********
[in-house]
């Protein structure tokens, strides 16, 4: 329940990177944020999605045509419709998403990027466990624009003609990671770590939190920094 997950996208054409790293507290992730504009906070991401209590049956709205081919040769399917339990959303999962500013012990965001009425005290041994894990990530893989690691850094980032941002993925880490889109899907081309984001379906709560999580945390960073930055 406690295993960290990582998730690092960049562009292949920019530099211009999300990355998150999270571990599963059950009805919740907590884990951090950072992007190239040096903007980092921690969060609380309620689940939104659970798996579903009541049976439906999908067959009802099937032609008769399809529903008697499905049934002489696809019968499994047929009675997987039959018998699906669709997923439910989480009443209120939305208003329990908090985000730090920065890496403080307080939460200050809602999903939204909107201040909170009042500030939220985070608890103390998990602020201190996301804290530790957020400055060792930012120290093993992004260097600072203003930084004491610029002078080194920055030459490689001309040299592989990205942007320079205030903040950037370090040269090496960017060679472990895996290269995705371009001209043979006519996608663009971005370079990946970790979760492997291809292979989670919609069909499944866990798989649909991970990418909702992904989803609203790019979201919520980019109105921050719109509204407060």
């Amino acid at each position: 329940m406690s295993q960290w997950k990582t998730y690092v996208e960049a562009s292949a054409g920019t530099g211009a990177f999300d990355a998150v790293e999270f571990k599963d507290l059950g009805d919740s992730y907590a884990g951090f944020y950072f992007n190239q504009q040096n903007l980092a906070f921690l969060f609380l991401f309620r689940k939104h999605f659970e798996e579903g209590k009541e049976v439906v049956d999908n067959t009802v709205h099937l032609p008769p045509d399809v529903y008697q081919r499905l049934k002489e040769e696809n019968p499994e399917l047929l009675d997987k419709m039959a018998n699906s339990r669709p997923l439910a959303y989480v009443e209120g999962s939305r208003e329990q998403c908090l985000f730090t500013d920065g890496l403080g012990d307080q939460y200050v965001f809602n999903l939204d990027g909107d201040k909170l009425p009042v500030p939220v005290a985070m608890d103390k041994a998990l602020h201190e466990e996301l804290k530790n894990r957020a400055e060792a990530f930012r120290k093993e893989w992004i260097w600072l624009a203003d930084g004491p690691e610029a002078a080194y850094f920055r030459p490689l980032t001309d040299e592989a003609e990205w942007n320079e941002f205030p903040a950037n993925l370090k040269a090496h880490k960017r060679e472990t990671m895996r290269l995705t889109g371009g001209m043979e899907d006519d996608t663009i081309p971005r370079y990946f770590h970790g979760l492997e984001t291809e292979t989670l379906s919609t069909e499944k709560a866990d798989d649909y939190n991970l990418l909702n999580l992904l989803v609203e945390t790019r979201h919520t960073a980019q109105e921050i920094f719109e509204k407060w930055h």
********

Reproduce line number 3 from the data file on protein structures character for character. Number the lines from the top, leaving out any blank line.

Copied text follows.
């Amino acid at each position: 329940m406690s295993q960290w997950k990582t998730y690092v996208e960049a562009s292949a054409g920019t530099g211009a990177f999300d990355a998150v790293e999270f571990k599963d507290l059950g009805d919740s992730y907590a884990g951090f944020y950072f992007n190239q504009q040096n903007l980092a906070f921690l969060f609380l991401f309620r689940k939104h999605f659970e798996e579903g209590k009541e049976v439906v049956d999908n067959t009802v709205h099937l032609p008769p045509d399809v529903y008697q081919r499905l049934k002489e040769e696809n019968p499994e399917l047929l009675d997987k419709m039959a018998n699906s339990r669709p997923l439910a959303y989480v009443e209120g999962s939305r208003e329990q998403c908090l985000f730090t500013d920065g890496l403080g012990d307080q939460y200050v965001f809602n999903l939204d990027g909107d201040k909170l009425p009042v500030p939220v005290a985070m608890d103390k041994a998990l602020h201190e466990e996301l804290k530790n894990r957020a400055e060792a990530f930012r120290k093993e893989w992004i260097w600072l624009a203003d930084g004491p690691e610029a002078a080194y850094f920055r030459p490689l980032t001309d040299e592989a003609e990205w942007n320079e941002f205030p903040a950037n993925l370090k040269a090496h880490k960017r060679e472990t990671m895996r290269l995705t889109g371009g001209m043979e899907d006519d996608t663009i081309p971005r370079y990946f770590h970790g979760l492997e984001t291809e292979t989670l379906s919609t069909e499944k709560a866990d798989d649909y939190n991970l990418l909702n999580l992904l989803v609203e945390t790019r979201h919520t960073a980019q109105e921050i920094f719109e509204k407060w930055h």